The Hepworth Wakefield

Price £13

The Hepworth Wakefield is a major art museum that has a strong focus on modern and contemporary art.

It is a large modern gallery that was opened in 2011, although its roots go back to the original Wakefield Art Gallery that was founded in 1923.

The gallery is named after the sculptor, Barbara Hepworth, who was born and raised in Wakefield.

Looking across the River Calder to The Hepworth art gallery. (Photo: DS Pugh [CC BY-SA 2.0])
Looking across the River Calder to The Hepworth art gallery. (Photo: DS Pugh [CC BY-SA 2.0])

What to see at The Hepworth Wakefield

The gallery displays an art collection that spans from the 16th century to the present day, although the focus is on contemporary and modern art. It includes works by Anthony Caro, Jacob Epstein, Ivon Hitchens, David Hockney, LS Lowry, Henry Moore, Paul Nash, Ben Nicholson, Graham Sutherland and, of course, Barbara Hepworth.

Highlights of the collection include works by local West Yorkshire artists Barbara Hepworth and Henry Moore including Hepworth’s Mother and Child (1934) and Moore’s Reclining Figure (1936). It also features 44 plaster and aluminium working models donated by Barbara Hepworth’s family.

Around two-thirds of the art on display is from The Hepworth’s own collection and this is supplemented by a programme of temporary exhibitions.

The purpose-built gallery is a modern brutalist-style building that has polarised local opinion. The design allows the galleries to be lit by natural light and the building is an imposing sight when viewed from across the River Calder; however, some people feel that the modern building is not reflective of the local area.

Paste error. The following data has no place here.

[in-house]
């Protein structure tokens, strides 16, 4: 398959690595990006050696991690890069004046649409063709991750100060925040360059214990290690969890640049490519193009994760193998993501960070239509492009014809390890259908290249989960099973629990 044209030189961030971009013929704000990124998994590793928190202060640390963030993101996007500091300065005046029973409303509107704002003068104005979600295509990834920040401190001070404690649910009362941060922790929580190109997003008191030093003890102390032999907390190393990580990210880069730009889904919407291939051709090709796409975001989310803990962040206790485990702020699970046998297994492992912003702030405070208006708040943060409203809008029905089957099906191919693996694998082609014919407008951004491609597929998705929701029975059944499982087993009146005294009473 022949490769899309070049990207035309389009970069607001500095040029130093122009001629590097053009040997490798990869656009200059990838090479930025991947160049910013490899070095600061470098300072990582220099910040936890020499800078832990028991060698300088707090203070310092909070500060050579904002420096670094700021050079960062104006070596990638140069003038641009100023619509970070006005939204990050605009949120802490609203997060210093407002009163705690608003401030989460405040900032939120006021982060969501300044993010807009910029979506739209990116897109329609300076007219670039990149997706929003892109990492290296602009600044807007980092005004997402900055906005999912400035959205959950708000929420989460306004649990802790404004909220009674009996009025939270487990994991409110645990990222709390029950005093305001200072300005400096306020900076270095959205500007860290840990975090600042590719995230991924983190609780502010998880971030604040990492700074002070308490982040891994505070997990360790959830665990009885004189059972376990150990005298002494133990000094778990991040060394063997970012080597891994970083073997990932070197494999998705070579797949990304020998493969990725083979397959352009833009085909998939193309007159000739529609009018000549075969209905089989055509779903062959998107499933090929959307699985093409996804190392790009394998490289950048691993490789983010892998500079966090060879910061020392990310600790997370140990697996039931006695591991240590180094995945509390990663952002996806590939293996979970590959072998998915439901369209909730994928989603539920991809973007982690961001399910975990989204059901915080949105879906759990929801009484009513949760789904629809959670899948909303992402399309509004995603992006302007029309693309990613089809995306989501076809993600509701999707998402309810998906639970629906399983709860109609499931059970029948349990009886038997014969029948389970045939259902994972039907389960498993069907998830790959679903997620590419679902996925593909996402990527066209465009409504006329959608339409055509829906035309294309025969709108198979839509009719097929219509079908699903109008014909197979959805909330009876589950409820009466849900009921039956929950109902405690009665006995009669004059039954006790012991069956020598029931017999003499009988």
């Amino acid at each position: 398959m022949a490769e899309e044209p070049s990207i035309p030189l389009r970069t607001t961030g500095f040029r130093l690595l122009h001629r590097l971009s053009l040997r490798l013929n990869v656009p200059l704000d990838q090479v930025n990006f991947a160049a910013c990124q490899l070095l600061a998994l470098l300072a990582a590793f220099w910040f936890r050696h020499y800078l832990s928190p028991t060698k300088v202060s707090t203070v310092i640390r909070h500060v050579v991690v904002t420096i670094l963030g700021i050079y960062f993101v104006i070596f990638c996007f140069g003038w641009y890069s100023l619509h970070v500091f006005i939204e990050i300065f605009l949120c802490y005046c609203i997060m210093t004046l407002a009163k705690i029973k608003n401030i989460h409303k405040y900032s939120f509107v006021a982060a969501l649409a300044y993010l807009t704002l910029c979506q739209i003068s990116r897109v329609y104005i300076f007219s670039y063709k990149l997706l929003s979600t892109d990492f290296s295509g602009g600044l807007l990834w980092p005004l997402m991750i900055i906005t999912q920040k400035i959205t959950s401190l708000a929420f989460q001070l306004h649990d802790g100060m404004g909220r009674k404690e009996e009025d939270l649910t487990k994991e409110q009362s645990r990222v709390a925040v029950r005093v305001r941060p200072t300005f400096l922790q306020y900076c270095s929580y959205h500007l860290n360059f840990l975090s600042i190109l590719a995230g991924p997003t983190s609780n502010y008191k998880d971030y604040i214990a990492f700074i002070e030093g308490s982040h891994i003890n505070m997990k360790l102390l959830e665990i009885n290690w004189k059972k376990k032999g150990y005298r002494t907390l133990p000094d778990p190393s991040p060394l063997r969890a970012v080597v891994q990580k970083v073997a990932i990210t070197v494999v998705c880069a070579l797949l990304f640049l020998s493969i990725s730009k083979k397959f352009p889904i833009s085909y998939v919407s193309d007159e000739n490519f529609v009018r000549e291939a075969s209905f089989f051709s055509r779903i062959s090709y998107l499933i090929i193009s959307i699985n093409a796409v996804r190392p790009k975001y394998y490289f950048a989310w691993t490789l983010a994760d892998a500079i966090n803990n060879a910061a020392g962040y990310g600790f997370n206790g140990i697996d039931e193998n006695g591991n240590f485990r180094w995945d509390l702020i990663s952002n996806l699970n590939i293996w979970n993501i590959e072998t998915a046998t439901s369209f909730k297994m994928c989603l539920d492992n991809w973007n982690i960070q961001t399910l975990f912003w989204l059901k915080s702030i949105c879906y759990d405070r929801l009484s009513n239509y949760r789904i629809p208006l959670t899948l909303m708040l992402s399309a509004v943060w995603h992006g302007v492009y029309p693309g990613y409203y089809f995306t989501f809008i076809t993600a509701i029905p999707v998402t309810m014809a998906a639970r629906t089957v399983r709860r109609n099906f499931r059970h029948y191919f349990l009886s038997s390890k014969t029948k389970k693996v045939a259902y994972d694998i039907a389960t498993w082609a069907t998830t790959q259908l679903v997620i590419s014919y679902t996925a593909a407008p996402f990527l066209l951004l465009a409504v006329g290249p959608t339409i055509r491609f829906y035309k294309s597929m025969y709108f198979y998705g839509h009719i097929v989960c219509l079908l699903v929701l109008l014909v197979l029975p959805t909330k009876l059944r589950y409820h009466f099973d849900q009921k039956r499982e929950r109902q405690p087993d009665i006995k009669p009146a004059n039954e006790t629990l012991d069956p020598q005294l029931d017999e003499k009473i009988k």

Temporary exhibitions at The Hepworth Wakefield

The Hepworth Wakefield hosts a programme of temporary exhibitions. Current and planned exhibitions include:

Kim Lim: Space, Rhythm & Light
This exhibition (until 2 June 2024) showcases four decades of sculpture by British-Singaporean artist Kim Lim. Visitors can explore the evolution of her artistic language, featuring sculptures that range from the early stages of her career to later, more experimental pieces. The exhibition provides an opportunity to reflect on Lim’s contribution to the world of contemporary sculpture, presenting a retrospective view of her artistic journey.

Andrew Cranston: What made you stop here?
This exhibition (until 2 June 2024) showcases Cranston’s diverse artistic expressions, spanning paintings, drawings and prints. With a focus on his recent pieces, the display offers an overview of Cranston’s artistic evolution and the themes that permeate his work.

Sylvia Snowden: Painting Humanity
Painting Humanity (until 3 November 2024) is the first public exhibition in Europe featuring the work of African-American painter Sylvia Snowden. Born in 1942 in North Carolina and shaped by her upbringing in Louisiana and Washington DC, Snowden’s career spans six decades. The exhibition presents a selection of her powerful figurative paintings, capturing the psychological essence of her subjects with expressive distortions. The showcase includes large early works and more recent pieces, highlighting her use of oil paint, pastels, acrylic and collage. Snowden’s art reflects her deep engagement with Black American political history and the civil rights struggle.

Still Lives
Featuring over 70 works by more than 50 artists across two galleries, the Still Lives exhibition (until January 2025) explores the enduring nature of the still life genre throughout various art epochs, such as post-impressionism, British modernism, surrealism and contemporary art. It reflects on the persistent inspiration artists draw from everyday objects, encompassing a range of artistic media, including sculpture, photography, ceramics, painting and works on paper.

A Living Collection